What does it REALLY feel like?

Posted in: Blog
‘Forgive me for asking, but what does it REALLY feel like, being a mum to a child who has passed away?’
To some, a heartless and thoughtless question. To me, a welcome one.
Being a mum to a child who has gained their angel wings too soon is the most bittersweet ‘job’ to have. As of today, I have lived for 111 days without my little boy, when I thought I would never manage one. I feel proud of myself for surviving.
Every single day is difficult. I keep being told that, as the years go by, I will learn to move forward without Otis. It hasn’t been ‘years’ for me yet, so I wouldn’t know. I take each day as it comes – I don’t WANT to think about moving forward, I don’t WANT to think about being years down the line. It has been 3 months for me and, honestly, I kinda like where I’m at right now.

I like that Otis’ passing is still so raw, mainly for the sheer ignorance of people around me. Many of the people I know ASSUME that, as time passes, my son’s life will become less important to me and his death less upsetting. Being only 3 months past burying my baby gives me ‘permission’ from the world to cry. Being only 3 months past burying my baby is ‘validation’ that it’s okay to not want to get out of bed some days. I get scared. In fact, I would go as far as saying it TERRIFIES me, knowing that one day, people will think I’m stupid for crying.


But, at the same time, I HATE that his passing is still so raw. I want to get to the stage where I have learned to accept my new ‘normal’ … I want to get to the stage where I have learned to live without my son. I don’t want to feel like I do every. single. day.


I don’t want to feel this deep level of pain that is so intense it often becomes physical. I don’t want to hurt this badly. I don’t want to cry myself to sleep every night. I don’t want to. I really don’t.

Being a mummy to the most perfectly beautiful little angel baby is an honour, it’s a blessing and I am beyond thankful that Otis chose me. If I had the chance to choose between Otis and a happy, healthy, living but DIFFERENT baby, I would choose Otis. In every world, at any time, in any circumstances, I would choose him. If choosing him and losing him meant being given the chance to love him, then I would choose him.


He is my son and I am SO proud of him. Otis is a very special little boy. He is moving mountains from the stars. Otis has done more in his 35 weeks of life than some people do in a lifetime. He doesn’t need to be here to make me proud. His sheer determination to live; his courage to fight against all the odds stacked against him; is enough to make me proud of him for the rest of my life. Until I breathe my last breath, I will be proud of him.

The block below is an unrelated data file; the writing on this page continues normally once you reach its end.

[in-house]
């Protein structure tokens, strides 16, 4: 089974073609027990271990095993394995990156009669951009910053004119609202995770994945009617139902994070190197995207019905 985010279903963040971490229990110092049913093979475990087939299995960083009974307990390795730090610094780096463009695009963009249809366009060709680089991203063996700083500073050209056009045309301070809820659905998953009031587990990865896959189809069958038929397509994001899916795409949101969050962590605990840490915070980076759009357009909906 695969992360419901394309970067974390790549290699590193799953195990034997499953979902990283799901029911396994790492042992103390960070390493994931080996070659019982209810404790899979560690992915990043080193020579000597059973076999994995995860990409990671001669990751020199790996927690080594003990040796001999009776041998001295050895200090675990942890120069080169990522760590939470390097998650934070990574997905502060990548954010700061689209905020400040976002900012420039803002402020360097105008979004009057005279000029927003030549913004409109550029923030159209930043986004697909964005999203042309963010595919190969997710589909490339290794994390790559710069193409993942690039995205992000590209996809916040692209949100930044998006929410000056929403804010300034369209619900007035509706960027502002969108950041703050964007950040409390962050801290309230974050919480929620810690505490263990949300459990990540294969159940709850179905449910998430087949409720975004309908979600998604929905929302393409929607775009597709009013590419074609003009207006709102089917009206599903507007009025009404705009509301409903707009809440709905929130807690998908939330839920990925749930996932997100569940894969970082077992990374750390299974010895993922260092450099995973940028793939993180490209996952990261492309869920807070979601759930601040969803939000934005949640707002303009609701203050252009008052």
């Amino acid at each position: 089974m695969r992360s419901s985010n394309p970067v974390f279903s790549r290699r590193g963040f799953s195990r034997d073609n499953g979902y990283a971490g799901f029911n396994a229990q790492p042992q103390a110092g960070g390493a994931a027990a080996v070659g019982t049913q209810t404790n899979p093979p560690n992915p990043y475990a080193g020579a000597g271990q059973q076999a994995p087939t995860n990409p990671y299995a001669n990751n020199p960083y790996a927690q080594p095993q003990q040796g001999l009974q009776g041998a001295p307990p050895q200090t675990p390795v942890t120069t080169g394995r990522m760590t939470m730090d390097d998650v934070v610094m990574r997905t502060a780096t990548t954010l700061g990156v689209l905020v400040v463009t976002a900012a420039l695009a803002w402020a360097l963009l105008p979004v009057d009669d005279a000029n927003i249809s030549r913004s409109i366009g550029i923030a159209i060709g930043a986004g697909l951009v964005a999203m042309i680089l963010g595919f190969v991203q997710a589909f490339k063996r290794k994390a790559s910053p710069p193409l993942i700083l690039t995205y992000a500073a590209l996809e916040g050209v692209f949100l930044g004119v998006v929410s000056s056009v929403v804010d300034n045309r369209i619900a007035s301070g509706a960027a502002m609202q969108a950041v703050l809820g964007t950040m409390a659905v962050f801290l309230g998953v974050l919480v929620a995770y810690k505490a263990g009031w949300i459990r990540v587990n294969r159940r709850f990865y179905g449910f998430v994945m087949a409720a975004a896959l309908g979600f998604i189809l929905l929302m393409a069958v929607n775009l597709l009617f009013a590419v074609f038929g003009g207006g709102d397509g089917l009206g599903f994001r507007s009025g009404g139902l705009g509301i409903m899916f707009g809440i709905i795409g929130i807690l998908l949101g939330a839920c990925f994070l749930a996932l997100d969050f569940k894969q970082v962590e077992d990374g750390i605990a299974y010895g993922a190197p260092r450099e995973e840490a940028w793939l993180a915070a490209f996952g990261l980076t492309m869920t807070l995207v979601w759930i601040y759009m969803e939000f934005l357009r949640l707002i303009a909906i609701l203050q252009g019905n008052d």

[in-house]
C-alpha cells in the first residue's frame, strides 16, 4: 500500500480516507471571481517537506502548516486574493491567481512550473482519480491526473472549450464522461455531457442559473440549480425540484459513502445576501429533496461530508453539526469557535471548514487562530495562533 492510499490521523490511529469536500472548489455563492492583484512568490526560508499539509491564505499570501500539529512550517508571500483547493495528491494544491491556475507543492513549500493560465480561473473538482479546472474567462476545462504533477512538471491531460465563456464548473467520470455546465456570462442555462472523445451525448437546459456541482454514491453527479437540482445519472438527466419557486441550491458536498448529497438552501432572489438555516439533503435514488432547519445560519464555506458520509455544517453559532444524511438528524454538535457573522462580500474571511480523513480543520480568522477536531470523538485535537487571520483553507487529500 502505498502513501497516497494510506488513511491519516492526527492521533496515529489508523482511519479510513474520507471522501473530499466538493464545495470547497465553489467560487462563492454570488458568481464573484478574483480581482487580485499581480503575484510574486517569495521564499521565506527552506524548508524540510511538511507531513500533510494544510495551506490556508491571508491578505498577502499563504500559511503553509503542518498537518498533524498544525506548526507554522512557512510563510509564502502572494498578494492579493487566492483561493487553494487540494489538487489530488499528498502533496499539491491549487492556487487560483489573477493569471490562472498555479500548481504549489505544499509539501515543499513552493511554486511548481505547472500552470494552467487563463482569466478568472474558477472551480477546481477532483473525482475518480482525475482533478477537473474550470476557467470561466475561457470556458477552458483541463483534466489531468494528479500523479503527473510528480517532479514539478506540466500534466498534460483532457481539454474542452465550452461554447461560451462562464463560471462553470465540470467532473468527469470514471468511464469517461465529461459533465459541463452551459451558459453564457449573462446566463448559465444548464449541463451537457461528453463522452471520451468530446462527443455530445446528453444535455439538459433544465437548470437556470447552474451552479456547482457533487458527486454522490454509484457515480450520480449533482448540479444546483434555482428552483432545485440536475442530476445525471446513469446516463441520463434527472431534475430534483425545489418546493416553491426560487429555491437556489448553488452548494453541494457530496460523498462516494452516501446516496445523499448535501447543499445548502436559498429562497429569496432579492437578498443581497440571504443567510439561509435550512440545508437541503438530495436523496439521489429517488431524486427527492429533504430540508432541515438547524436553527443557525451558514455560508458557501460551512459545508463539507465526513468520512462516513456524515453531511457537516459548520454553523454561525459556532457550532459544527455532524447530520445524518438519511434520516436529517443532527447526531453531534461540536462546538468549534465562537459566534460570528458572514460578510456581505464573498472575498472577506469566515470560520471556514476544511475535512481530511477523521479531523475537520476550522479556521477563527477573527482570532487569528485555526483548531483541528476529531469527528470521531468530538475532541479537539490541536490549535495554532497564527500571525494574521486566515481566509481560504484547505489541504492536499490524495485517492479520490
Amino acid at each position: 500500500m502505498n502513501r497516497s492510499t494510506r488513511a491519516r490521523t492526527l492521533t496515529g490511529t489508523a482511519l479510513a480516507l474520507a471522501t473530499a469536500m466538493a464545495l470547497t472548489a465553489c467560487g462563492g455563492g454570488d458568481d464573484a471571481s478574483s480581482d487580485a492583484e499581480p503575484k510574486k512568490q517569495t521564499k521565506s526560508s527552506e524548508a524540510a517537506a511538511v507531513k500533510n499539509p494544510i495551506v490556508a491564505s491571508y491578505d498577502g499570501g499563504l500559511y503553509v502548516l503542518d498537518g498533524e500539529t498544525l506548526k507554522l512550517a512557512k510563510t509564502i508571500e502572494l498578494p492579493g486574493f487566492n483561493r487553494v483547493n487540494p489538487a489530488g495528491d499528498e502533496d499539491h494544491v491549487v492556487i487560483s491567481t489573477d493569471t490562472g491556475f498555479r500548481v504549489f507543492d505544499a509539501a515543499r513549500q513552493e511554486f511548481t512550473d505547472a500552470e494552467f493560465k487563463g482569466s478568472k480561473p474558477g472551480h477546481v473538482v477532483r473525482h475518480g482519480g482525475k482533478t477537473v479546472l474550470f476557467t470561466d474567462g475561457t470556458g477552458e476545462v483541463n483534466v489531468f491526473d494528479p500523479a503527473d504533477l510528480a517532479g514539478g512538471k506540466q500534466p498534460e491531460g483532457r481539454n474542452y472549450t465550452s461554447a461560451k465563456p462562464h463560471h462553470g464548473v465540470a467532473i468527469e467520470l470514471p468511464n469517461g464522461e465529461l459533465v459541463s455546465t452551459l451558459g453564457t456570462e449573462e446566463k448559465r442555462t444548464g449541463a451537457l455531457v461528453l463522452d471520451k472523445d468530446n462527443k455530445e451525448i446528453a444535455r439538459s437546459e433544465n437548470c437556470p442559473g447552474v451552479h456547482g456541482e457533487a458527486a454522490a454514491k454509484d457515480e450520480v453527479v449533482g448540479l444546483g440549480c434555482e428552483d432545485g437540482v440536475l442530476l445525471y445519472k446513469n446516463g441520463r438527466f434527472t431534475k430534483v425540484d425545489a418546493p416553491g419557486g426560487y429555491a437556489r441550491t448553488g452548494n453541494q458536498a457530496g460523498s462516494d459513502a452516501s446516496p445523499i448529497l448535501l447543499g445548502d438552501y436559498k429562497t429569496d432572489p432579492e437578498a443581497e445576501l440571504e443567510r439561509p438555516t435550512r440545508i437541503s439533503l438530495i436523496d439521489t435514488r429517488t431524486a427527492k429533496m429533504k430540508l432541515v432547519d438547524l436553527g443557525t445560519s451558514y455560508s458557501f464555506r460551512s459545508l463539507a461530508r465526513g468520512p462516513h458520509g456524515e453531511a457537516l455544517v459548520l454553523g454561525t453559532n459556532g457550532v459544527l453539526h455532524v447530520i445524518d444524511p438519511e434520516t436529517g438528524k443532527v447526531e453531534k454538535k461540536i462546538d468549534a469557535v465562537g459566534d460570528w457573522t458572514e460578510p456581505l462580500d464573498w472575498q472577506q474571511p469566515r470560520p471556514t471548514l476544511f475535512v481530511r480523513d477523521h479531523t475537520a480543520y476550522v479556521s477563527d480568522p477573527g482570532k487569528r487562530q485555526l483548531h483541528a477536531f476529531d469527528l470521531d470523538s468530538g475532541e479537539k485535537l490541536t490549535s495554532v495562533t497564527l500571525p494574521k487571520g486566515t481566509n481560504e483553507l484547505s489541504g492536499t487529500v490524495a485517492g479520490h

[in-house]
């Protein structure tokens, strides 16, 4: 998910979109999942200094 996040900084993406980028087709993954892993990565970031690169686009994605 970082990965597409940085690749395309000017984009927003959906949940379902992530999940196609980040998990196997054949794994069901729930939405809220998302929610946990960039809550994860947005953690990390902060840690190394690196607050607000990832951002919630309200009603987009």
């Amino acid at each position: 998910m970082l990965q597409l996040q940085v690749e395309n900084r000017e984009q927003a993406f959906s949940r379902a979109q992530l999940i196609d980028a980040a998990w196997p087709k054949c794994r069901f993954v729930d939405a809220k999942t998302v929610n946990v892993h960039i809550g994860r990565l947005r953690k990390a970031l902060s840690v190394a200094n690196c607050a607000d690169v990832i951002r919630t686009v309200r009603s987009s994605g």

But it hurts. It hurts so badly.
What does it feel like to be a mum to a child who has passed away? It’s like putting your child to bed one night for the very last time, KNOWING that the goodnight kiss is, this time, a goodbye kiss. It’s like cuddling a slab of granite, instead of holding your baby to your chest when he cries. It’s like holding a remembrance teddy to your chest instead of having your child snuggled there. It’s like screaming in to your pillow at night, begging for your baby to come home, offering your life for theirs, instead of having sweet dreams.

Being a mummy to a little boy who never opened his eyes is the hardest thing I have EVER had to do. All the pain I have ever experienced in my life, combined, doesn’t even come remotely close to the pain I felt hearing those words – ‘I’m sorry, he’s gone.’


Being a mummy to a little boy who never cried, laying him down into his moses basket knowing it was the very last time I would ever see him, it’s a level of pain beyond understanding – I couldn’t put it in to words if I tried.


But it’s worth it because I know him. It’s worth it because he is mine, and I am his, regardless. It’s worth it because death does not take away that he’s my child. It’s worth it because all the pain in the world doesn’t come close to the feeling of love I have for him. It’s worth it because he is my child and I would walk to the end of the Earth on hot coal for him; I would give him the beat out of my heart and the blood running through my veins; I would take my last breath right now, this very second, if it meant he would take his first; without question.

Though I may not get to see him, I may not get to cuddle him, I may not get to kiss him and read him bedtime stories, I may not have been able to bring him home, I may not be able to hear his first word or watch him walk, I may not be able to take him to nursery or school, I may not be able to watch him grow, I promise you that I love my son just as much as you love yours.


I promise you that I would do for him, what you would do for yours.


So, what IS it like, being a mummy to a child who has passed away? Let me put it this way:


Despite the pain, the tears, the sleepless nights, the graveside stories the funeral planning and the last goodbye … I would rather be a mummy to my son who has passed away, than to have never known him.


Otis Dominic Anthony Cullen; you are missed beyond words and loved beyond measure.
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